Richard and Anne Stockton Faculty Scholar
Richard W. and Marie L. Corman Scholar
Professor Wasserman’s research focuses on the institutional design of innovation policy, with a particular emphasis on patent law, administrative law, and food and drug law. Her article “The Changing Guard of Patent Law: Chevron Deference for the PTO,” 54 Wm. & Mary L. Rev. 1959 (2013), argues the recent Patent Reform Act grants the PTO primary interpretive authority over the Patent Act and begins to explore some of the consequences of the PTO having the power to make law only through case-by-case adjudication. Another article, “Does Agency Funding Affect Decisionmaking?: An Empirical Assessment of the PTO’S Granting Patterns” (with Michael Frakes), 66 Vand. L. Rev. 67 (2013), examines the influence of the PTO’s fee structure of its granting behavior. Her publication "The PTO’s Asymmetric Incentives: Pressure to Expand Substantive Law," 72 Ohio St. L.J. 379 (2011), which argues that the PTO has a substantial expansionary effect on setting substantive standards, was awarded the University of Illinois College of Law’s Carroll P. Hurd Award for Excellence in Faculty Scholarship (2011).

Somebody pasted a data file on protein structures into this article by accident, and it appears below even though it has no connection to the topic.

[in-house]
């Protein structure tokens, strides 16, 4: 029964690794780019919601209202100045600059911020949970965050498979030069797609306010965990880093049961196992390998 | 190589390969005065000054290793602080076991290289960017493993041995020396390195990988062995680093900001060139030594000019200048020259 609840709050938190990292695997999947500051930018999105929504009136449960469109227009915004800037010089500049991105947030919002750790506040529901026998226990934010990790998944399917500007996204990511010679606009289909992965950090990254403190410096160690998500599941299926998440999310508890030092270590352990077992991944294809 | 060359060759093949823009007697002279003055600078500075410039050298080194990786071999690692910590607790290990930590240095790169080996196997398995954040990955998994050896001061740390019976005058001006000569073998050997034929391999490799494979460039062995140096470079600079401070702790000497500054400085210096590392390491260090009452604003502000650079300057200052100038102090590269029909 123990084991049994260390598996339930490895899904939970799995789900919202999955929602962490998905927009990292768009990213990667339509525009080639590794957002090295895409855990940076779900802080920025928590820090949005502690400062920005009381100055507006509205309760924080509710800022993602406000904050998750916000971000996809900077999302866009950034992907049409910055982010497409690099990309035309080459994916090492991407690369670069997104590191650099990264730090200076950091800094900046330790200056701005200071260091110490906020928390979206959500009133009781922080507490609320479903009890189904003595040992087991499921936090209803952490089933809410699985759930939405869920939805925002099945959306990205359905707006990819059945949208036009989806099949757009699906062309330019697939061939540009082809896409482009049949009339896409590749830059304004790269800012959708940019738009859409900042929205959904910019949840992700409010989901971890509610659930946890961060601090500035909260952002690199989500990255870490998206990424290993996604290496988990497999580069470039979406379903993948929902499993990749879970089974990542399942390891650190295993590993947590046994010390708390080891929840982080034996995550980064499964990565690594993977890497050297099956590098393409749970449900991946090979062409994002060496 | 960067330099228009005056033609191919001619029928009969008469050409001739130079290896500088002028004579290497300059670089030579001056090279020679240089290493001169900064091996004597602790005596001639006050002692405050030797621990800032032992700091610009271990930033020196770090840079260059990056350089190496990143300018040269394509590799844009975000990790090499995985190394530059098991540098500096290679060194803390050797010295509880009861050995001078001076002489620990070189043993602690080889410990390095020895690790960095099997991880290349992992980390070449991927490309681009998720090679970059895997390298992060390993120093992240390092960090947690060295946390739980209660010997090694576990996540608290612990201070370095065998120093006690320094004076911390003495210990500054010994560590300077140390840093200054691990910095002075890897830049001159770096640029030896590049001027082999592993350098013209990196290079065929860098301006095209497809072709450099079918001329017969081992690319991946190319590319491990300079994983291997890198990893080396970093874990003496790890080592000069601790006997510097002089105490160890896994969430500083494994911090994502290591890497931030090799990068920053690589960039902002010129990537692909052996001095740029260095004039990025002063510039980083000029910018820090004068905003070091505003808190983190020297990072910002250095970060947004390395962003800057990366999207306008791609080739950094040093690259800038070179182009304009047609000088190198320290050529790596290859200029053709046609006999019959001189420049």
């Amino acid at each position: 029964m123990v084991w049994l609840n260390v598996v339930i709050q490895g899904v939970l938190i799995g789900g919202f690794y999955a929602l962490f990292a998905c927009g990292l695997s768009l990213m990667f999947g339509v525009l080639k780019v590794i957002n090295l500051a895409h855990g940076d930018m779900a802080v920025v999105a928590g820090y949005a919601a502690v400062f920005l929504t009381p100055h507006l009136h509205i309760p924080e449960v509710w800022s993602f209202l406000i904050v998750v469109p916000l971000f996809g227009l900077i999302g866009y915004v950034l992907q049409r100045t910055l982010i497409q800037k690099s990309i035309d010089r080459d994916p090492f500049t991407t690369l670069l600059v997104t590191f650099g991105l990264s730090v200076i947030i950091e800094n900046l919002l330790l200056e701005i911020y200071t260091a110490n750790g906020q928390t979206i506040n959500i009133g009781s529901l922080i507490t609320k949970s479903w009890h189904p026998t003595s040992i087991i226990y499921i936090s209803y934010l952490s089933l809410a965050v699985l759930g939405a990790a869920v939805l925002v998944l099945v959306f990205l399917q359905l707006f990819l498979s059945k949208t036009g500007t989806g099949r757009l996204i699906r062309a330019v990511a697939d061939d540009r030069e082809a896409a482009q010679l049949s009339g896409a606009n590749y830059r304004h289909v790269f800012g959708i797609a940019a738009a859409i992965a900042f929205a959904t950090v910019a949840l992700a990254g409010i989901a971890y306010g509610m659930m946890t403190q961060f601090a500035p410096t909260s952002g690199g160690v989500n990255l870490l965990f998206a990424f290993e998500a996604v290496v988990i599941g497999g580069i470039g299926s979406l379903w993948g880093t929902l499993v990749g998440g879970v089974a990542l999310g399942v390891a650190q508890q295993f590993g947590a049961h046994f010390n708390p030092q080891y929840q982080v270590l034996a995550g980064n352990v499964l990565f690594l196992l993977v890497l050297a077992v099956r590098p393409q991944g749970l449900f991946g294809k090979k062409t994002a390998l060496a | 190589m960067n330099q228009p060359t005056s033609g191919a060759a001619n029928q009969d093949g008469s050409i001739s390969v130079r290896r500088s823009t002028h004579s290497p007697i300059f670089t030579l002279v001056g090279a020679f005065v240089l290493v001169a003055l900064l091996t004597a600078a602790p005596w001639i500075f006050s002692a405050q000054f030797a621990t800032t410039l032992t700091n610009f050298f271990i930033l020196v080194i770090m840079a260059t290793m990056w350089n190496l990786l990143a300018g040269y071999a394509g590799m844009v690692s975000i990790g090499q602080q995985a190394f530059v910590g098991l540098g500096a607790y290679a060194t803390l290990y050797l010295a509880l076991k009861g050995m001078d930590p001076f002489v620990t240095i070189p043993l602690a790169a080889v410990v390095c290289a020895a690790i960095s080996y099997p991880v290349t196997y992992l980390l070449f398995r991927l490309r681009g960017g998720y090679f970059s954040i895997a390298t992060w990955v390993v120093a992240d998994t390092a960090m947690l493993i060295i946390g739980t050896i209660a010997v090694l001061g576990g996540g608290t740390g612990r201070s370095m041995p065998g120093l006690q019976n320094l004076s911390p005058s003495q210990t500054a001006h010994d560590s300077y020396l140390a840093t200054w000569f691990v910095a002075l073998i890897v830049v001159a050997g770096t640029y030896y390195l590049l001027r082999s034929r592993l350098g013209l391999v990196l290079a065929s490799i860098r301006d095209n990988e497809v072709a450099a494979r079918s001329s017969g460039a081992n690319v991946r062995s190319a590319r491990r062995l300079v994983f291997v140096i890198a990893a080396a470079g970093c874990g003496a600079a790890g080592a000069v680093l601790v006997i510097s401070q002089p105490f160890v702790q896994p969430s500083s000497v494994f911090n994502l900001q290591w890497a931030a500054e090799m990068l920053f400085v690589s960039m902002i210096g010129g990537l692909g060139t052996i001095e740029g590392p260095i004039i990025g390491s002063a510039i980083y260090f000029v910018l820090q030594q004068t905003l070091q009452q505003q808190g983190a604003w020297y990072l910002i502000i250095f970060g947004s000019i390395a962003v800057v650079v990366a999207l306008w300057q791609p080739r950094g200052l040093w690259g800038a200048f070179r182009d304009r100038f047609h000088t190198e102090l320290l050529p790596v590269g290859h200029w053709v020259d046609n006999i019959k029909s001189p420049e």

Professor Wasserman joined the College of Law in fall 2011 from Harvard Law School, where she was an academic fellow and lecturer at the Petrie-Flom Center for Health Law Policy, Biotechnology, and Bioethics. Following law school, Professor Wasserman clerked for Judge Kimberly A. Moore of the U.S. Court of Appeals for the Federal Circuit. Professor Wasserman received her B.S. in chemical engineering with high honors from Pennsylvania State University. She received her Ph.D. in chemical engineering from Princeton for her work on the thermodynamics of network-forming liquids at low temperatures. As a graduate student, Professor Wasserman was both a National Science Foundation Graduate Research Fellow and American Association of University Women Selected Professions Fellow. She received her J.D. magna cum laude from New York University School of Law, where she served as an articles editor of New York University Law Review.